The Sciences

Gyroscopic Wheels Don't Keep Bikes Upright? Back to the Drawing Board...

DiscoblogBy Veronique GreenwoodApr 18, 2011 7:28 PM

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Take your hands off the bicycle handlebars and your bike won’t notice. Hop off and give it a shove, and chances are it’ll keep skimming along all on its own (as long as you don't push it over en route to your faceplant). Ever since bicycles were invented in the 1860s, people have been wondering: what makes bikes so spookily stable? Popular explanations are that the spinning wheels behave like gyroscopes or that the front wheel making contact with the ground just behind the steering axis stabilizes the bike. But take both of those properties away, researchers reporting in Science ($) have found, and the bike still rolls merrily onward.

The team built their own bicycle with extra wheels that rotated in the opposite direction to cancel out the gyroscopic effect and with a steering axis that’s behind the front wheel, and found that even that was not enough to knock the bike off balance. When graduate students tried to tip it over, it steered into a turn and recovered. So what is keeping the bike up? A great sum-up at ArsTechnica explains that the answer is: we’re still not really sure. While the math is clear, how it connects to physical reality isn’t.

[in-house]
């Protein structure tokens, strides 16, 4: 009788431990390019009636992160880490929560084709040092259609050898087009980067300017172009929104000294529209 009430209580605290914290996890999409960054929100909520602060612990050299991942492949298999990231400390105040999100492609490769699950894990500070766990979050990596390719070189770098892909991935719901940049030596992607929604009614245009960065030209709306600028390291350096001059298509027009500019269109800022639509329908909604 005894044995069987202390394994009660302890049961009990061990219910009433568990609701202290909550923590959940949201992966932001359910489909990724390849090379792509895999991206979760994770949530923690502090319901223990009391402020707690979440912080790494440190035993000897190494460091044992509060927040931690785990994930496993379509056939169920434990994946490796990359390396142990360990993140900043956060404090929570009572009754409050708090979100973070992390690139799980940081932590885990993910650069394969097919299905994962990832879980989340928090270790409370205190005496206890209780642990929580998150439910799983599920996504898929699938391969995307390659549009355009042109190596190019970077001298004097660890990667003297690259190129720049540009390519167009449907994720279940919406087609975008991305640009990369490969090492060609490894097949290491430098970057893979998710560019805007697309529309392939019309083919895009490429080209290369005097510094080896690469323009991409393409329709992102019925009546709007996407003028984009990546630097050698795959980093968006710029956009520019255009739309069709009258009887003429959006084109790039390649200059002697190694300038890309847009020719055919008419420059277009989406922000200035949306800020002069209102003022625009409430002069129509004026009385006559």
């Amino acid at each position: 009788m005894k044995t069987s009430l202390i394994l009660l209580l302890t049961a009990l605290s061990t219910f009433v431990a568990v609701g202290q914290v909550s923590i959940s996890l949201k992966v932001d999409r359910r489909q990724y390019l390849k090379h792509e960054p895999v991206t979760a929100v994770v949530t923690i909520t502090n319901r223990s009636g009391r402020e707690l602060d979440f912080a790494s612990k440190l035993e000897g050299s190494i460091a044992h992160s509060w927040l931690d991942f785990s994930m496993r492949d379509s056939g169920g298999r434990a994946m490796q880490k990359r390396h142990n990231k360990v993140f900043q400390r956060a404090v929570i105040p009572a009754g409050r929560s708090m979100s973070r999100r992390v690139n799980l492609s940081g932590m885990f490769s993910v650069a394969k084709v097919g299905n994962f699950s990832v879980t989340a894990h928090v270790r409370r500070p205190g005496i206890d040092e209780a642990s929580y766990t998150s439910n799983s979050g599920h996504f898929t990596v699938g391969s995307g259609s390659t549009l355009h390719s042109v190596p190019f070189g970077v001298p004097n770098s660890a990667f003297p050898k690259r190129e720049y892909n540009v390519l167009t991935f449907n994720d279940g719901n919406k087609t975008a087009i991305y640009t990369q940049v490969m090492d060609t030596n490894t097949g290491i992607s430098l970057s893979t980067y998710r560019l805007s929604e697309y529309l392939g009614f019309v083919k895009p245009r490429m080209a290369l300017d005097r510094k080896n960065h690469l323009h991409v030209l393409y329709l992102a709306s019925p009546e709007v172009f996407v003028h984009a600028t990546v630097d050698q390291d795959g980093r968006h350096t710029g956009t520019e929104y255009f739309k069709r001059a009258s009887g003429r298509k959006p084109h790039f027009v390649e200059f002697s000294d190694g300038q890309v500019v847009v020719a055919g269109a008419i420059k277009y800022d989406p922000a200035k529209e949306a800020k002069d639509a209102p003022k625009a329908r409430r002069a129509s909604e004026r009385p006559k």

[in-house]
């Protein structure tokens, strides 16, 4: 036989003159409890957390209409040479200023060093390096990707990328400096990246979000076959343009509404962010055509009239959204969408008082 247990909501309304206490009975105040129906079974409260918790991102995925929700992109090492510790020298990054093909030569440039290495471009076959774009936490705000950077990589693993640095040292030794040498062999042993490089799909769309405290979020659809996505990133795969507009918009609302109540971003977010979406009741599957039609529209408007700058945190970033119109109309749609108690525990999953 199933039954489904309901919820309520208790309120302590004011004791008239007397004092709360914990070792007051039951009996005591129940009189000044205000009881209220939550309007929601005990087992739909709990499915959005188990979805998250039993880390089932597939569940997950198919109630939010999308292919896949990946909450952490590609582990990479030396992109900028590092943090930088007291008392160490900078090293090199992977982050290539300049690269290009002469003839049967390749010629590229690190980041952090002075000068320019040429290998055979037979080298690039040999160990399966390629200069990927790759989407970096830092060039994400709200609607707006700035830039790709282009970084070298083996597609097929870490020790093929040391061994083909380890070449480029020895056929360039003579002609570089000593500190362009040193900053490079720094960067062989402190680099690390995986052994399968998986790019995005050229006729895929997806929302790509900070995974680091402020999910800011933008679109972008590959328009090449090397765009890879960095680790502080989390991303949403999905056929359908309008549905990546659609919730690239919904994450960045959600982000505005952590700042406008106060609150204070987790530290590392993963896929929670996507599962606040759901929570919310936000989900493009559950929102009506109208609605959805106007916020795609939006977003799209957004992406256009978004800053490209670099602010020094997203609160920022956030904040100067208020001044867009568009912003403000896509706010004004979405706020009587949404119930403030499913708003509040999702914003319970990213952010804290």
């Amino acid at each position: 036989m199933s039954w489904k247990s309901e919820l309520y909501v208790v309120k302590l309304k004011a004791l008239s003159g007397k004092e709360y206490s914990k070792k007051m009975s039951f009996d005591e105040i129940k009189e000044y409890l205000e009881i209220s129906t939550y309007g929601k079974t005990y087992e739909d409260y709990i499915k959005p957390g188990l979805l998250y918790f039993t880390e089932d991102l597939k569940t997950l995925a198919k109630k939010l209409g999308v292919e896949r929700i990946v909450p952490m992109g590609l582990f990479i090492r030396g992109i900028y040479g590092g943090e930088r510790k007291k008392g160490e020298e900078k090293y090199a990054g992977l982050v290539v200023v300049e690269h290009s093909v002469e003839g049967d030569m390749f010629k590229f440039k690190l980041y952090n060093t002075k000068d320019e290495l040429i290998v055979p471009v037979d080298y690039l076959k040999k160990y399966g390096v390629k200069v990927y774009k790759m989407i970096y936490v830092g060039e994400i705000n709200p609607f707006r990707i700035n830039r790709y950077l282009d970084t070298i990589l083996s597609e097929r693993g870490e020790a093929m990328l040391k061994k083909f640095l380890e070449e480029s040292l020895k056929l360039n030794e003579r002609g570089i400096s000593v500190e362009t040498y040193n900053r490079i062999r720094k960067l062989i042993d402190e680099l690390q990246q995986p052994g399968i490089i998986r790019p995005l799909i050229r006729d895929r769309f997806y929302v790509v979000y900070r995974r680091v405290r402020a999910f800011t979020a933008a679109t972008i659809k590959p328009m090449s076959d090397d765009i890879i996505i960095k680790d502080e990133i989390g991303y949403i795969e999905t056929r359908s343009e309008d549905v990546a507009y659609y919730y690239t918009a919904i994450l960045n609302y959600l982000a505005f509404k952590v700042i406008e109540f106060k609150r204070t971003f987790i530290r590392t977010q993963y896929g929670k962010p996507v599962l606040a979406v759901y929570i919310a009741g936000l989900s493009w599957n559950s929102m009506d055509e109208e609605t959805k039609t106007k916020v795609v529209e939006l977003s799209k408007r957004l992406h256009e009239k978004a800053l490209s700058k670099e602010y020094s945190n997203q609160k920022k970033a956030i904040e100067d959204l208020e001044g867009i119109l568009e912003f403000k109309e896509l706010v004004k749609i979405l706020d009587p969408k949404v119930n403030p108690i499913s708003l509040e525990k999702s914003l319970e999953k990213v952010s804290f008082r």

What their math can't apparently tell them is why so many different bike designs tend to stay upright...The best they can surmise is that the stability is related to the ability of the bike to steer into a fall if it starts to lean, and that there are multiple ways of constructing a bike that does this.

But here's an idea for next time: taking a bike that falls over all the time and tweaking it until it stays up. Video credit: Jacques Tati, Jour de Fete (1949)

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